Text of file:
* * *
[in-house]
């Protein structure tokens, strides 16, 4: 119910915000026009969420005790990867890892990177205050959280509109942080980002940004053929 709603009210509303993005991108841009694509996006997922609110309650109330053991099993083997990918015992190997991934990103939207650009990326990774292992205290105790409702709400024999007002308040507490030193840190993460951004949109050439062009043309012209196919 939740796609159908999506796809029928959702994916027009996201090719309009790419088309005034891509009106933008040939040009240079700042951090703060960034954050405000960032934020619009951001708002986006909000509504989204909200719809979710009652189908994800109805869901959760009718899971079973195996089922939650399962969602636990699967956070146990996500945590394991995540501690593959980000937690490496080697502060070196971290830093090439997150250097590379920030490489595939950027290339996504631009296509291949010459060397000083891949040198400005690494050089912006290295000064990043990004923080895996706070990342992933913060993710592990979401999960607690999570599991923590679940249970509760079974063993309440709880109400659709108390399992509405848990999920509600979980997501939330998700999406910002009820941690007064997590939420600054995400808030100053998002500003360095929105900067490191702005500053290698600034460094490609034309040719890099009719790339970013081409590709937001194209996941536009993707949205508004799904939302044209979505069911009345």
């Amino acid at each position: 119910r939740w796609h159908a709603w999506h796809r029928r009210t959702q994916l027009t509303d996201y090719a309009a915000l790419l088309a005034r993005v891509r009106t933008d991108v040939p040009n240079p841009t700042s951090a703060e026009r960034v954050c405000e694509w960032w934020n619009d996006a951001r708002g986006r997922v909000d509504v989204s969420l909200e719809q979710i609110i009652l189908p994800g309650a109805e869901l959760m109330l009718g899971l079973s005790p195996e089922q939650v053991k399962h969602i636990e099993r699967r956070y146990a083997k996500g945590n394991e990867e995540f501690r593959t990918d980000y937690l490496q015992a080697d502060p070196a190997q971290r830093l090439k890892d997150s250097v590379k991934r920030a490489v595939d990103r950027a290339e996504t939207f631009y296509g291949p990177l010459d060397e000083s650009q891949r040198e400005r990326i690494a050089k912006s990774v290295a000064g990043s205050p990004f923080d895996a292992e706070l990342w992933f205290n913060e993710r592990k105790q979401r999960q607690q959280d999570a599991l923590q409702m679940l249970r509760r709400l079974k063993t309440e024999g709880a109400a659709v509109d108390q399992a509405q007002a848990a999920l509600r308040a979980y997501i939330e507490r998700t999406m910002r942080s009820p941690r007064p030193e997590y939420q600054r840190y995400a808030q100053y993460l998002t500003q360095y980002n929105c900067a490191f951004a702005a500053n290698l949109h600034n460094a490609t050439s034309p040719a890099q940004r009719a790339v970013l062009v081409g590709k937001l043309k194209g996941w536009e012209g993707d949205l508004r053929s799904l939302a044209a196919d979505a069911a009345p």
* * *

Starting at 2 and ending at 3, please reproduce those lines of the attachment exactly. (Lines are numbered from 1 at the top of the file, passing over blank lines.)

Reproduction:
């Protein structure tokens, strides 16, 4: 119910915000026009969420005790990867890892990177205050959280509109942080980002940004053929 709603009210509303993005991108841009694509996006997922609110309650109330053991099993083997990918015992190997991934990103939207650009990326990774292992205290105790409702709400024999007002308040507490030193840190993460951004949109050439062009043309012209196919 939740796609159908999506796809029928959702994916027009996201090719309009790419088309005034891509009106933008040939040009240079700042951090703060960034954050405000960032934020619009951001708002986006909000509504989204909200719809979710009652189908994800109805869901959760009718899971079973195996089922939650399962969602636990699967956070146990996500945590394991995540501690593959980000937690490496080697502060070196971290830093090439997150250097590379920030490489595939950027290339996504631009296509291949010459060397000083891949040198400005690494050089912006290295000064990043990004923080895996706070990342992933913060993710592990979401999960607690999570599991923590679940249970509760079974063993309440709880109400659709108390399992509405848990999920509600979980997501939330998700999406910002009820941690007064997590939420600054995400808030100053998002500003360095929105900067490191702005500053290698600034460094490609034309040719890099009719790339970013081409590709937001194209996941536009993707949205508004799904939302044209979505069911009345």
């Amino acid at each position: 119910r939740w796609h159908a709603w999506h796809r029928r009210t959702q994916l027009t509303d996201y090719a309009a915000l790419l088309a005034r993005v891509r009106t933008d991108v040939p040009n240079p841009t700042s951090a703060e026009r960034v954050c405000e694509w960032w934020n619009d996006a951001r708002g986006r997922v909000d509504v989204s969420l909200e719809q979710i609110i009652l189908p994800g309650a109805e869901l959760m109330l009718g899971l079973s005790p195996e089922q939650v053991k399962h969602i636990e099993r699967r956070y146990a083997k996500g945590n394991e990867e995540f501690r593959t990918d980000y937690l490496q015992a080697d502060p070196a190997q971290r830093l090439k890892d997150s250097v590379k991934r920030a490489v595939d990103r950027a290339e996504t939207f631009y296509g291949p990177l010459d060397e000083s650009q891949r040198e400005r990326i690494a050089k912006s990774v290295a000064g990043s205050p990004f923080d895996a292992e706070l990342w992933f205290n913060e993710r592990k105790q979401r999960q607690q959280d999570a599991l923590q409702m679940l249970r509760r709400l079974k063993t309440e024999g709880a109400a659709v509109d108390q399992a509405q007002a848990a999920l509600r308040a979980y997501i939330e507490r998700t999406m910002r942080s009820p941690r007064p030193e997590y939420q600054r840190y995400a808030q100053y993460l998002t500003q360095y980002n929105c900067a490191f951004a702005a500053n290698l949109h600034n460094a490609t050439s034309p040719a890099q940004r009719a790339v970013l062009v081409g590709k937001l043309k194209g996941w536009e012209g993707d949205l508004r053929s799904l939302a044209a196919d979505a069911a009345p």